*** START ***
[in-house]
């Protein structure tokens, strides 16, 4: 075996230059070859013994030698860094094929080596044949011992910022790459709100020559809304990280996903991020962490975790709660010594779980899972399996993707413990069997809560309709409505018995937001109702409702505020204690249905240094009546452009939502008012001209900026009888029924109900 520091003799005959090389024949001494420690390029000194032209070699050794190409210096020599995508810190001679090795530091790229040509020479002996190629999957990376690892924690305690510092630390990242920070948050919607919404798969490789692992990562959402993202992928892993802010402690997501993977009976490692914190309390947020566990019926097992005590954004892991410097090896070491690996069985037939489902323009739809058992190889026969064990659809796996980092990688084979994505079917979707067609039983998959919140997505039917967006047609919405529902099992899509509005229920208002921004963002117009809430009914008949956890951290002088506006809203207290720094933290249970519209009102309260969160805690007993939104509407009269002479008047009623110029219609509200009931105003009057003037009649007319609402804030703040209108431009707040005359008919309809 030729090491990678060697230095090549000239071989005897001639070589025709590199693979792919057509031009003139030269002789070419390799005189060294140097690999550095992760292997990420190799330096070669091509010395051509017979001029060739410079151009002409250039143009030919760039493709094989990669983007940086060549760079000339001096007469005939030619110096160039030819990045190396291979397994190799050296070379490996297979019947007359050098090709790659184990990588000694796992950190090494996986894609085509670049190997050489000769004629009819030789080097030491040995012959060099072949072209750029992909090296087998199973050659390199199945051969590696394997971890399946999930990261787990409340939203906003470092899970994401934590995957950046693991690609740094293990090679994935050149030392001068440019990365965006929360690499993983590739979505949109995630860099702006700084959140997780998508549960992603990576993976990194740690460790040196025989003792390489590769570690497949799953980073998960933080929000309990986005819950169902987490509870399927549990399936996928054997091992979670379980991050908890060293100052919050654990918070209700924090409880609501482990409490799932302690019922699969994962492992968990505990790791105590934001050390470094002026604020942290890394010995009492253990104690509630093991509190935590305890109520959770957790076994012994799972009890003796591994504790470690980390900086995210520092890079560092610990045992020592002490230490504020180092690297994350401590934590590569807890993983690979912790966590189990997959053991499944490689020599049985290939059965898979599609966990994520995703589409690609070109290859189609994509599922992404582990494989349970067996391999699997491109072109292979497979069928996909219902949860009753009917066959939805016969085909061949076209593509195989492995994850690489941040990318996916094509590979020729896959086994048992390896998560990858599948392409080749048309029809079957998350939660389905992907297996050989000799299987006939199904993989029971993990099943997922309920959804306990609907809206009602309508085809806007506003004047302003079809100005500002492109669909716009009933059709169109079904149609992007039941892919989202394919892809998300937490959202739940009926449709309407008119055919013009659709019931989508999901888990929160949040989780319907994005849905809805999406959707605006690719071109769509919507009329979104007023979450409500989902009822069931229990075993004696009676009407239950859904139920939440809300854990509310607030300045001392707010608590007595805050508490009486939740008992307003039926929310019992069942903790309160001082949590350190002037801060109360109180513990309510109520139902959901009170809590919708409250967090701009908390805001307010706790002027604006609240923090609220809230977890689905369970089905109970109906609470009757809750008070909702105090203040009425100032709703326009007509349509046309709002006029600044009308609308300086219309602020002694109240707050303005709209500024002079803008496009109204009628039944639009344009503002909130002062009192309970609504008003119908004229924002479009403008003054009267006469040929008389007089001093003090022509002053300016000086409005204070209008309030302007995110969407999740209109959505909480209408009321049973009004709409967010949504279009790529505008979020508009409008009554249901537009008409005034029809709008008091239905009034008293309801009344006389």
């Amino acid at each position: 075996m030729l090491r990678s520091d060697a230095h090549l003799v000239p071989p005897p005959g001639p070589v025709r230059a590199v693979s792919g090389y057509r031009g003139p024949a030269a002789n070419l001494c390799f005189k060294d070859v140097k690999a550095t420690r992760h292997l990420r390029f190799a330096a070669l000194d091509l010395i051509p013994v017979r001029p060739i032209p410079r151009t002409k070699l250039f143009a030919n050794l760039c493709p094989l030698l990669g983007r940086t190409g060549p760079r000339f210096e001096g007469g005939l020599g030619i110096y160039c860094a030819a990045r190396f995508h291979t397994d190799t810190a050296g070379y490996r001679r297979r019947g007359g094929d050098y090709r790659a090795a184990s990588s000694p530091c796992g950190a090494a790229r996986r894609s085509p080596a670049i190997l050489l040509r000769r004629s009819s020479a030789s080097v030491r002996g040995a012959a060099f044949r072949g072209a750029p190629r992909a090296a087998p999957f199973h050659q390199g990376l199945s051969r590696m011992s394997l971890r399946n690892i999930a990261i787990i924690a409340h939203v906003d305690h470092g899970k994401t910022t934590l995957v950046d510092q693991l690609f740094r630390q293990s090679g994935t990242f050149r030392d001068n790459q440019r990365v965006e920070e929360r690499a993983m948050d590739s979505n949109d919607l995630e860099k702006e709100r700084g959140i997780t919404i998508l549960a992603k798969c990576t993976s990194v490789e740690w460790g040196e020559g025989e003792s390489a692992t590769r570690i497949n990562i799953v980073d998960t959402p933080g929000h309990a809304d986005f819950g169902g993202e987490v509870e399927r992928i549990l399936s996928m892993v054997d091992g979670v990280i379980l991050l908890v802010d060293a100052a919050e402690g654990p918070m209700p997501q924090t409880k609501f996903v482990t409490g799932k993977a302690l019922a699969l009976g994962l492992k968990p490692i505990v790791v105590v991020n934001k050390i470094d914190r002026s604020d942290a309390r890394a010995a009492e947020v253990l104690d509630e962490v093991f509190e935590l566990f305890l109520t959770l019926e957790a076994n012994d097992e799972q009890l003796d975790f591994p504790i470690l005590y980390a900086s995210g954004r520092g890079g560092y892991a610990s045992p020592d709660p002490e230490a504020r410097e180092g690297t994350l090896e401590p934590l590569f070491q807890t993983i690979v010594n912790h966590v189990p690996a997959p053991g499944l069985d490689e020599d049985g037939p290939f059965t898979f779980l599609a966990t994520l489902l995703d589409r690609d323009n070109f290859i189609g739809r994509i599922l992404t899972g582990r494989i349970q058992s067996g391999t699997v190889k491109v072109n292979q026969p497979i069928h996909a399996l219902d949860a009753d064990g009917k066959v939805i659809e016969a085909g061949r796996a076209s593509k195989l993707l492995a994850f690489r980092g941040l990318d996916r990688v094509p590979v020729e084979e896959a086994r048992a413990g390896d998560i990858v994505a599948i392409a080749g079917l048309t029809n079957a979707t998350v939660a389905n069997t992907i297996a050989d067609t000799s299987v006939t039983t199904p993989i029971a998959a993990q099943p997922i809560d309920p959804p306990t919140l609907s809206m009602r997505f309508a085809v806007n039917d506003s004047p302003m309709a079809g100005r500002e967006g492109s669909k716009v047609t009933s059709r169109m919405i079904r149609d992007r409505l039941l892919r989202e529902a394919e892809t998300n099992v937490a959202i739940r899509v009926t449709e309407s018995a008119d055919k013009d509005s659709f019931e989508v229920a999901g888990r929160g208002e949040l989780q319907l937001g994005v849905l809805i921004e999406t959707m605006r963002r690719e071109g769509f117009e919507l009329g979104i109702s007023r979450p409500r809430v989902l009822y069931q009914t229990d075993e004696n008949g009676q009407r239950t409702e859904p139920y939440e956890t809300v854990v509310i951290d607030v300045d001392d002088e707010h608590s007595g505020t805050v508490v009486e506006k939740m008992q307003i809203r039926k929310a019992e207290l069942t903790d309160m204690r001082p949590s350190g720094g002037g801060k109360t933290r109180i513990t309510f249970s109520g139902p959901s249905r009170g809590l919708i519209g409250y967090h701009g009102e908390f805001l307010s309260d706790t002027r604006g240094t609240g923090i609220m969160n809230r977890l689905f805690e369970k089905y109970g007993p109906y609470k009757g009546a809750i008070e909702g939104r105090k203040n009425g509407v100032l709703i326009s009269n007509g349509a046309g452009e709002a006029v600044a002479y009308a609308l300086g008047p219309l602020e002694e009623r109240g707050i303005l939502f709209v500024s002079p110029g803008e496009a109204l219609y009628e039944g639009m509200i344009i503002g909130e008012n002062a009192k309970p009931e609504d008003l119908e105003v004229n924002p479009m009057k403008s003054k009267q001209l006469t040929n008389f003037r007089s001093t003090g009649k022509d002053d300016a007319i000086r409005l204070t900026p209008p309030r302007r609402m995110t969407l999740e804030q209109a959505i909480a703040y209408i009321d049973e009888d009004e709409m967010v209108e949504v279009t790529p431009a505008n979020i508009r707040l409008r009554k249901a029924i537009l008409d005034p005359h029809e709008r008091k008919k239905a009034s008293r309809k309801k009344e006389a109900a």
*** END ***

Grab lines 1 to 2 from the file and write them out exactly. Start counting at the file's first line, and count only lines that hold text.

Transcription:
[in-house]
């Protein structure tokens, strides 16, 4: 075996230059070859013994030698860094094929080596044949011992910022790459709100020559809304990280996903991020962490975790709660010594779980899972399996993707413990069997809560309709409505018995937001109702409702505020204690249905240094009546452009939502008012001209900026009888029924109900 520091003799005959090389024949001494420690390029000194032209070699050794190409210096020599995508810190001679090795530091790229040509020479002996190629999957990376690892924690305690510092630390990242920070948050919607919404798969490789692992990562959402993202992928892993802010402690997501993977009976490692914190309390947020566990019926097992005590954004892991410097090896070491690996069985037939489902323009739809058992190889026969064990659809796996980092990688084979994505079917979707067609039983998959919140997505039917967006047609919405529902099992899509509005229920208002921004963002117009809430009914008949956890951290002088506006809203207290720094933290249970519209009102309260969160805690007993939104509407009269002479008047009623110029219609509200009931105003009057003037009649007319609402804030703040209108431009707040005359008919309809 030729090491990678060697230095090549000239071989005897001639070589025709590199693979792919057509031009003139030269002789070419390799005189060294140097690999550095992760292997990420190799330096070669091509010395051509017979001029060739410079151009002409250039143009030919760039493709094989990669983007940086060549760079000339001096007469005939030619110096160039030819990045190396291979397994190799050296070379490996297979019947007359050098090709790659184990990588000694796992950190090494996986894609085509670049190997050489000769004629009819030789080097030491040995012959060099072949072209750029992909090296087998199973050659390199199945051969590696394997971890399946999930990261787990409340939203906003470092899970994401934590995957950046693991690609740094293990090679994935050149030392001068440019990365965006929360690499993983590739979505949109995630860099702006700084959140997780998508549960992603990576993976990194740690460790040196025989003792390489590769570690497949799953980073998960933080929000309990986005819950169902987490509870399927549990399936996928054997091992979670379980991050908890060293100052919050654990918070209700924090409880609501482990409490799932302690019922699969994962492992968990505990790791105590934001050390470094002026604020942290890394010995009492253990104690509630093991509190935590305890109520959770957790076994012994799972009890003796591994504790470690980390900086995210520092890079560092610990045992020592002490230490504020180092690297994350401590934590590569807890993983690979912790966590189990997959053991499944490689020599049985290939059965898979599609966990994520995703589409690609070109290859189609994509599922992404582990494989349970067996391999699997491109072109292979497979069928996909219902949860009753009917066959939805016969085909061949076209593509195989492995994850690489941040990318996916094509590979020729896959086994048992390896998560990858599948392409080749048309029809079957998350939660389905992907297996050989000799299987006939199904993989029971993990099943997922309920959804306990609907809206009602309508085809806007506003004047302003079809100005500002492109669909716009009933059709169109079904149609992007039941892919989202394919892809998300937490959202739940009926449709309407008119055919013009659709019931989508999901888990929160949040989780319907994005849905809805999406959707605006690719071109769509919507009329979104007023979450409500989902009822069931229990075993004696009676009407239950859904139920939440809300854990509310607030300045001392707010608590007595805050508490009486939740008992307003039926929310019992069942903790309160001082949590350190002037801060109360109180513990309510109520139902959901009170809590919708409250967090701009908390805001307010706790002027604006609240923090609220809230977890689905369970089905109970109906609470009757809750008070909702105090203040009425100032709703326009007509349509046309709002006029600044009308609308300086219309602020002694109240707050303005709209500024002079803008496009109204009628039944639009344009503002909130002062009192309970609504008003119908004229924002479009403008003054009267006469040929008389007089001093003090022509002053300016000086409005204070209008309030302007995110969407999740209109959505909480209408009321049973009004709409967010949504279009790529505008979020508009409008009554249901537009008409005034029809709008008091239905009034008293309801009344006389």